Why social media won’t win the election (this time)

In the few years since a new generation of social media have transformed our idea of staying connected and reaching out to others, the online world has quickly turned into a political arena, writes Dr Jens Binder.

The 2008 US presidential elections, the YouTube elections, and the role of Twitter and other services during the Arab Spring are just two of the most prominent examples. It is to be expected that from now onwards every major election will be run, scrutinised, analysed and commented upon offline as well as online. Indeed, analysts have been quick to find social media metrics such as link shares and retweets on Twitter to provide further measures of conventional mass media campaigns such as the party leaders’ TV debate.

Although the trend is clear – there is no going back to the era before social media – it is very challenging to ascribe specific politics-related effects to media use. In the following, some of the likely and not so likely benefits of social media engagement on the side of political parties will be considered. Continue reading

Political Storytelling and the Land of Make-Believe

Political storytelling

Dr Kevin J. Hunt is a senior lecturer in Visual Culture

Politicians talk a lot. Communicating clear ideas and workable policies to voters is key to winning an election and an inevitable part of political rhetoric relies upon telling stories. Representing a policy through a narrative description is a way of personalising an issue and perhaps helping a potential voter relate to an idea that might otherwise appear abstract. This is why politicians often recount how they met someone ‘just the other day’ who is due to benefit from their party’s policies and why, in live events, the candidates try to remember the names of audience members to indicate they are listening and responding to a specific situation affecting a real person. The aim is to show that a vote for that particular party will deliver a happier ending than any of the alternatives on offer. In other words, politicians work hard to construct narratives that they hope the electorate will believe in, repeat to other people, and vote for. Continue reading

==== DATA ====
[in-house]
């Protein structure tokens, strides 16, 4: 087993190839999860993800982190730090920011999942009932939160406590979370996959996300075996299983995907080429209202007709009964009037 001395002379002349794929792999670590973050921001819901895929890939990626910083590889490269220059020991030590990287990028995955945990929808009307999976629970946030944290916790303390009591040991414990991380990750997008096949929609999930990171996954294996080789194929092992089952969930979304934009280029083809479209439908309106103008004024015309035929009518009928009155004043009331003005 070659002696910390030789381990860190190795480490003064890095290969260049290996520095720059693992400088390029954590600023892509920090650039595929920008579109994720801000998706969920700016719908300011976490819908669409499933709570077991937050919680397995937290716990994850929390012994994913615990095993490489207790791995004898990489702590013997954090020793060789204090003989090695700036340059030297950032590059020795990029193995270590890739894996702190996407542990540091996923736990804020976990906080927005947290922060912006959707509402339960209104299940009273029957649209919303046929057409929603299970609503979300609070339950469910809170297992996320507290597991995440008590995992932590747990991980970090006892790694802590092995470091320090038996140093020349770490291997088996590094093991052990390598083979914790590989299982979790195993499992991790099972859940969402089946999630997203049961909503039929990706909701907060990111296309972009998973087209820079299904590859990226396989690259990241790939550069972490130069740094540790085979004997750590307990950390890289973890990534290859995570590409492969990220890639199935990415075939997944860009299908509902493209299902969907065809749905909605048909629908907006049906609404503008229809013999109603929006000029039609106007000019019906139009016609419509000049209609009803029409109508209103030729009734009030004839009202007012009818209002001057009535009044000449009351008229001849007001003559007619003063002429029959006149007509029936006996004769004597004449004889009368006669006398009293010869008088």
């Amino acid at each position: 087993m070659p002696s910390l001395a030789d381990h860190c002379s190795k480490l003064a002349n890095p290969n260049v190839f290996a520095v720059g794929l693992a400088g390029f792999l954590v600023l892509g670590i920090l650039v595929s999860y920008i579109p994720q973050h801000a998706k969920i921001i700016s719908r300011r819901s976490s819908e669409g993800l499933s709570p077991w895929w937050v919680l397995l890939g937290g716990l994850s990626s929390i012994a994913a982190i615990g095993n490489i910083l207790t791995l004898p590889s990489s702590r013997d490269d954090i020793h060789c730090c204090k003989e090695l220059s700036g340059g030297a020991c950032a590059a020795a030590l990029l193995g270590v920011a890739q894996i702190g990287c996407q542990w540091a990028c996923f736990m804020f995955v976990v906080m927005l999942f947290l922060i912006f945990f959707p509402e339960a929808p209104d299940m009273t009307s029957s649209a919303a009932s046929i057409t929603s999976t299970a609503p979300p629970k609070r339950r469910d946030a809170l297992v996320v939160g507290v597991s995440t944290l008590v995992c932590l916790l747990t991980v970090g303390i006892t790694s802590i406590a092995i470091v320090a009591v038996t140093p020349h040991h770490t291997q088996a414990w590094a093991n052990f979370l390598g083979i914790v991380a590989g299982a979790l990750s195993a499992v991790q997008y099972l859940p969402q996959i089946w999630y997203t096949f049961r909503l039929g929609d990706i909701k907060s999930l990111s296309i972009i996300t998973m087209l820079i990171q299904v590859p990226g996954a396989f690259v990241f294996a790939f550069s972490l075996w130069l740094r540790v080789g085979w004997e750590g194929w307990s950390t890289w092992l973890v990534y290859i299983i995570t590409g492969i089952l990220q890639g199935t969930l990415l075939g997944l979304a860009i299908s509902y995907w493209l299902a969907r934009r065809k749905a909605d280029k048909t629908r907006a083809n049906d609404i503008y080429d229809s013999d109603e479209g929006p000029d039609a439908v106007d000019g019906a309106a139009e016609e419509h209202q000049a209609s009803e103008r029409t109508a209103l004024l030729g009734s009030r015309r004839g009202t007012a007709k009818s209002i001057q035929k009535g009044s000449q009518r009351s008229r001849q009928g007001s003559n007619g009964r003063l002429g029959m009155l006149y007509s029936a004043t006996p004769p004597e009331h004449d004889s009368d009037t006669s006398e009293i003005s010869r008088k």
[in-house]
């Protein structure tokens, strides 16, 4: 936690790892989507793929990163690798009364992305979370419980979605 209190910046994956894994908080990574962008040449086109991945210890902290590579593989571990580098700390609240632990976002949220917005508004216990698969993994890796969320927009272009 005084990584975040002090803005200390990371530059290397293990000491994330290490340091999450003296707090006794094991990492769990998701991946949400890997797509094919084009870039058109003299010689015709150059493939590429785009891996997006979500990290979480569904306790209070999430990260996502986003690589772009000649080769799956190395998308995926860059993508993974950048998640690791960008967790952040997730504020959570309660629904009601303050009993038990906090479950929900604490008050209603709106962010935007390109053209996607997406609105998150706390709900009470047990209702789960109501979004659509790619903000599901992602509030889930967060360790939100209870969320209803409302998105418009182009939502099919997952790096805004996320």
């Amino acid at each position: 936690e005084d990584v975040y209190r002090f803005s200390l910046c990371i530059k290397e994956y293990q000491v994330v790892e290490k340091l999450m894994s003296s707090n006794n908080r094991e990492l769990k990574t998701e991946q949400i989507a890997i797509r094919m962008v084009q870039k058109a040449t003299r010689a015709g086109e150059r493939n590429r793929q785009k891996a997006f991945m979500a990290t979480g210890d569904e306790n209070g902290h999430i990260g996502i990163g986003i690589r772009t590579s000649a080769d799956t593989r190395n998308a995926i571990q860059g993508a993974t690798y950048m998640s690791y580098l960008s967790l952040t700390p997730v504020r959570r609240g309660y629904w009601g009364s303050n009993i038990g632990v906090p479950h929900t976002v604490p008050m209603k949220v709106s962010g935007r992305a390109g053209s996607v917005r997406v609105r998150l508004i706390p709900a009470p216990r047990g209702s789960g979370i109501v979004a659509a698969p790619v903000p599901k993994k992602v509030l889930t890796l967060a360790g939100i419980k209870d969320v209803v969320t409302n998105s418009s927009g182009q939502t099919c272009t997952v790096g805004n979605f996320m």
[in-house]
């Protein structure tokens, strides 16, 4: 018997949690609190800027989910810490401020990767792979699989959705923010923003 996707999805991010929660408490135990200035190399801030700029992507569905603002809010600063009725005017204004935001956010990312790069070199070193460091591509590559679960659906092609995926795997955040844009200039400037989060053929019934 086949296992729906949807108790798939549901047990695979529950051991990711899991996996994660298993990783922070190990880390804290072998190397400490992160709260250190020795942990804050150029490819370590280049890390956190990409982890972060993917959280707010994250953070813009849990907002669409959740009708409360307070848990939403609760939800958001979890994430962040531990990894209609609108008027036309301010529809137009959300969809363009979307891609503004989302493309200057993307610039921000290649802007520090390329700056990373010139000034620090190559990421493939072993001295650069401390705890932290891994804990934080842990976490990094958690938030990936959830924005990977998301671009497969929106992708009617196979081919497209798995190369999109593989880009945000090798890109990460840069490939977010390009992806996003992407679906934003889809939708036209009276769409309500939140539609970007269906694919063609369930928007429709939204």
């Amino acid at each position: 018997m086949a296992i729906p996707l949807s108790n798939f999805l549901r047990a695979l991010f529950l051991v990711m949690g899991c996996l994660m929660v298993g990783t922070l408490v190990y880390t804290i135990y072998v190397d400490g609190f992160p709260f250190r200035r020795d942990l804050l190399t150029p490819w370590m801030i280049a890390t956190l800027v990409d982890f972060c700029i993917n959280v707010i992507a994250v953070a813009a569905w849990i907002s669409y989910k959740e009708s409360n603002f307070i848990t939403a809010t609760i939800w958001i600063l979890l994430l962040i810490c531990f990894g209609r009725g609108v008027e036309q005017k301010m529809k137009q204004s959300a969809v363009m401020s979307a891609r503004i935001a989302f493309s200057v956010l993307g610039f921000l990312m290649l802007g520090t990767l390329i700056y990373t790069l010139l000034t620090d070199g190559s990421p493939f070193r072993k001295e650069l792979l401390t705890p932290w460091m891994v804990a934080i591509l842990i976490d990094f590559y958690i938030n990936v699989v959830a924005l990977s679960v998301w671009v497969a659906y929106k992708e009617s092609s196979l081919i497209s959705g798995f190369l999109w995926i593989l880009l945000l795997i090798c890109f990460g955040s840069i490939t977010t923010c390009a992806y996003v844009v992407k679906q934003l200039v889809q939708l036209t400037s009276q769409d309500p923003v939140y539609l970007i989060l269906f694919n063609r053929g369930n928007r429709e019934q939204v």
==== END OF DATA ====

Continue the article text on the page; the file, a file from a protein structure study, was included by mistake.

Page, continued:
David Cameron and the televised election debates

Dr Matthew AshtonHere’s what Dr Matthew Ashton, an expert in politics and the media at Nottingham Trent University, feels about David Cameron’s handling of the TV election debates.

“The handling of the TV debates has been a perfect lesson in how not to manage the media. Cameron’s inability to commit, along with his constant shifting of the goal-posts has just served to alienate the major broadcasters and exasperate the public.

“Cameron would have been better advised to have refused the idea of debates either late last year, or in early 2015. While this would have run the risk of having him followed everywhere for a couple of weeks by a giant chicken, it might have been better in the short-term than this torturous process and demand and counter-demand.

“He’s also been haunted by his statements from 2010 about the importance of debates to the democratic process. Nothing significant has changed between then and now apart from the fact that he perceived the debates to be electorally advantageous to him then, but not now. What he really seems to fear is some new version of Cleggmania (Mili-mania) where Miliband reveals hitherto unexpected reserves of charisma and verbal dexterity.”